Controversial copy in the age of social outrag
Nothing seems to spread quite as quickly on social media as a juicy bit of controversy, and we’re increasingly seeing brands deliberately provoking outrage to get themselves noticed. It’s delivered results for some, but is intentionally offending potential customers really a good strategy? Well, it depends.
The ‘Beach Body Ready’ Backlash
We’ve all seen the infamous Protein World example. Their ‘Beach Body Ready?’ ads sparked mass social outcry and accusations of blatant body shaming. The brand was equally brazen in its approach to dealing with complaints on social, either dismissing or openly mocking those who complained.
Despite all the bad press, Protein World reported a massive leap in sales and over £1 million revenue from the campaign. Yes, they upset a lot of people, but let’s face it, they couldn’t care less. That’s because the majority of the people they offended weren’t part of their target market anyway, and Protein World was willing to alienate them to encourage brand loyalty among those who were.
If you’re looking to get noticed by a niche target market and don’t mind making a few enemies along the way, by all means, try your luck. Just be prepared to be defined by ‘that campaign’ for evermore.
Veggies V Gourmet Burger Kitchen
What’s probably not a good plan is alienating existing customers. That’s what Gourmet Burger Kitchen (arguably accidentally) did when it appeared to forget that it did vegetarian and vegan burgers too.
With headlines including ‘they eat grass so you don’t have to’ paired with an image of a cow, they attempted to encourage camaraderie among meat eaters - apparently forgetting about their massive non-carnivorous customer base.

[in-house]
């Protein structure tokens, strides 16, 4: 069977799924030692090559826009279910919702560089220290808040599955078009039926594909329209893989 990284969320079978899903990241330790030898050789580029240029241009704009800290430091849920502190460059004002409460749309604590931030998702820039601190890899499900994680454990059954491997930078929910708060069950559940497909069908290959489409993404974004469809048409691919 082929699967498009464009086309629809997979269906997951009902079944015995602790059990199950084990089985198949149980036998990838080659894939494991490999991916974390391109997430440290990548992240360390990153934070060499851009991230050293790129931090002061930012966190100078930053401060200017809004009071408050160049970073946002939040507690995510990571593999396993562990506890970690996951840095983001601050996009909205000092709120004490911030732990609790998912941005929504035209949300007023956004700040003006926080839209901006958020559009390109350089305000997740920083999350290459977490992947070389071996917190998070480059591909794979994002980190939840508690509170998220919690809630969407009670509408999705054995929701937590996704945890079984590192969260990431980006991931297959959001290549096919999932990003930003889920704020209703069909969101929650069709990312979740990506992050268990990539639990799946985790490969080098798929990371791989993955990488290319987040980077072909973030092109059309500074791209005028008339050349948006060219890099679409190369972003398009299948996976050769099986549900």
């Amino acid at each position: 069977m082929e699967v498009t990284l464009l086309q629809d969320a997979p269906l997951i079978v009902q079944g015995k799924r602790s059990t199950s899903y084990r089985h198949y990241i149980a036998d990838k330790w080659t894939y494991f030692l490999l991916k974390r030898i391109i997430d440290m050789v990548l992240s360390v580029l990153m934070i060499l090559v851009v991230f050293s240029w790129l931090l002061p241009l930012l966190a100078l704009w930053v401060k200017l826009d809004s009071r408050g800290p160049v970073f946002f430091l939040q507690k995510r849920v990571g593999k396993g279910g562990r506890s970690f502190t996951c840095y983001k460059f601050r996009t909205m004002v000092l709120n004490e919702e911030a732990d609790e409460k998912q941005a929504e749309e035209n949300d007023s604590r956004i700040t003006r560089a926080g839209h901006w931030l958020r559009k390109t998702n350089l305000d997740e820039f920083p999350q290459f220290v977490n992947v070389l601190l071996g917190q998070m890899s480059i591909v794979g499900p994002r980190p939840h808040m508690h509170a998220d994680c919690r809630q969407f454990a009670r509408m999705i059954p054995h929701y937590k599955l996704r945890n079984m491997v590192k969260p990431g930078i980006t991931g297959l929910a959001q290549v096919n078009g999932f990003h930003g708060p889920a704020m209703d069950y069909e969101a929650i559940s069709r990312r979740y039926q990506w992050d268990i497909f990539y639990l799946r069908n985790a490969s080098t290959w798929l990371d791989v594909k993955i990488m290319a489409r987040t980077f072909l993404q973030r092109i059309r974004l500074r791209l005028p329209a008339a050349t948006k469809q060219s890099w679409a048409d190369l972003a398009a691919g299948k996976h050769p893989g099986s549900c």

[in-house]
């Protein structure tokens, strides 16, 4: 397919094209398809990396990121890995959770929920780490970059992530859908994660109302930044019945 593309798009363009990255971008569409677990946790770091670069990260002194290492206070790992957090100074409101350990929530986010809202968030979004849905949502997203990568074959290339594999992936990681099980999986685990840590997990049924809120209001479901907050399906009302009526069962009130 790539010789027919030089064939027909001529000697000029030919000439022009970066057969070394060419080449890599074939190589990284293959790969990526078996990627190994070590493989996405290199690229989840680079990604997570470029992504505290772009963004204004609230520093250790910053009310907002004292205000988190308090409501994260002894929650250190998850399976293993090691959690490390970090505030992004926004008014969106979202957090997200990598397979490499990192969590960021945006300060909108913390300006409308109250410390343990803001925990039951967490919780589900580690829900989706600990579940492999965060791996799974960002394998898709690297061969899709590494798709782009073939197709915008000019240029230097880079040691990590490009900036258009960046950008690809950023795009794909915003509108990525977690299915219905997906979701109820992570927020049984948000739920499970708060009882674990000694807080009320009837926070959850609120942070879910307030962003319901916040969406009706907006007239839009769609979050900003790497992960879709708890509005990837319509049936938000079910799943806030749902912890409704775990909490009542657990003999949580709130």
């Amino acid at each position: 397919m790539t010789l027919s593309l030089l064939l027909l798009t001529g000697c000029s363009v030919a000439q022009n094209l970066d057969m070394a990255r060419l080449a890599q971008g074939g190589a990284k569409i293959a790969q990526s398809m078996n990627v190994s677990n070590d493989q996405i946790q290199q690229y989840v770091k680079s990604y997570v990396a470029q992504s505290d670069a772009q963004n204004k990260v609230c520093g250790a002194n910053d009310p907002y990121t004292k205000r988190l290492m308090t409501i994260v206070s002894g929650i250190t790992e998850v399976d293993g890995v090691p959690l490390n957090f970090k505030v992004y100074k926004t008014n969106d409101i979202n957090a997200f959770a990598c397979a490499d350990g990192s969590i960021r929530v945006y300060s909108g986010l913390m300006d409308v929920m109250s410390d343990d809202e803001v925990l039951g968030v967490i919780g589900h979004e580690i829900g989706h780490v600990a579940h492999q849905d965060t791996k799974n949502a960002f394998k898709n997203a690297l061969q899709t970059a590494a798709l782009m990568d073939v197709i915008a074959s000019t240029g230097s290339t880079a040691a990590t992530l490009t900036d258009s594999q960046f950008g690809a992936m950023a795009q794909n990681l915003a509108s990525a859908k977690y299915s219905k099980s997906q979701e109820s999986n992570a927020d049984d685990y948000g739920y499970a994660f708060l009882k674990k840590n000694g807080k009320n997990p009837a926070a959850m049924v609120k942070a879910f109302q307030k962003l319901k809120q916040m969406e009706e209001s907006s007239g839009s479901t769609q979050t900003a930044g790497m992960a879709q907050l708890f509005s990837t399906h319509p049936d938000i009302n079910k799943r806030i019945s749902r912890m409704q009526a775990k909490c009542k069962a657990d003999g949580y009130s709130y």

The response on social media wasn’t pretty, and they issued an apology sharpish. Still, many veggie and vegan customers insist they’ll be taking their custom elsewhere from now on. Oh burger.
Alternatively, you could try a campaign that misses the mark entirely, like the recent #VoteyMcvoteface.
Designed to encourage young people to get involved in the EU referendum debate, it aimed to capitalise on the popularity of #BoatyMcboatface by asking young voters to share their voting selfies on social media.
Its architect quickly admitted that it was intentionally ridiculous in an attempt to get it to go viral. Unfortunately for them, politically engaged young voters felt patronised and belittled, while those with no intention to vote remained oblivious.
The moral of the story - ‘going viral’ isn’t a sure-fire route to success.
So is sparking outrage a good strategy?
Sometimes it works, but be aware that you’re playing with fire. Brands need to think long and hard about the long-term effects of a strategy like this, and who they’re willing to offend to get there.
It’s true that outrage appears to travel faster than positivity, but which would you rather be remembered for?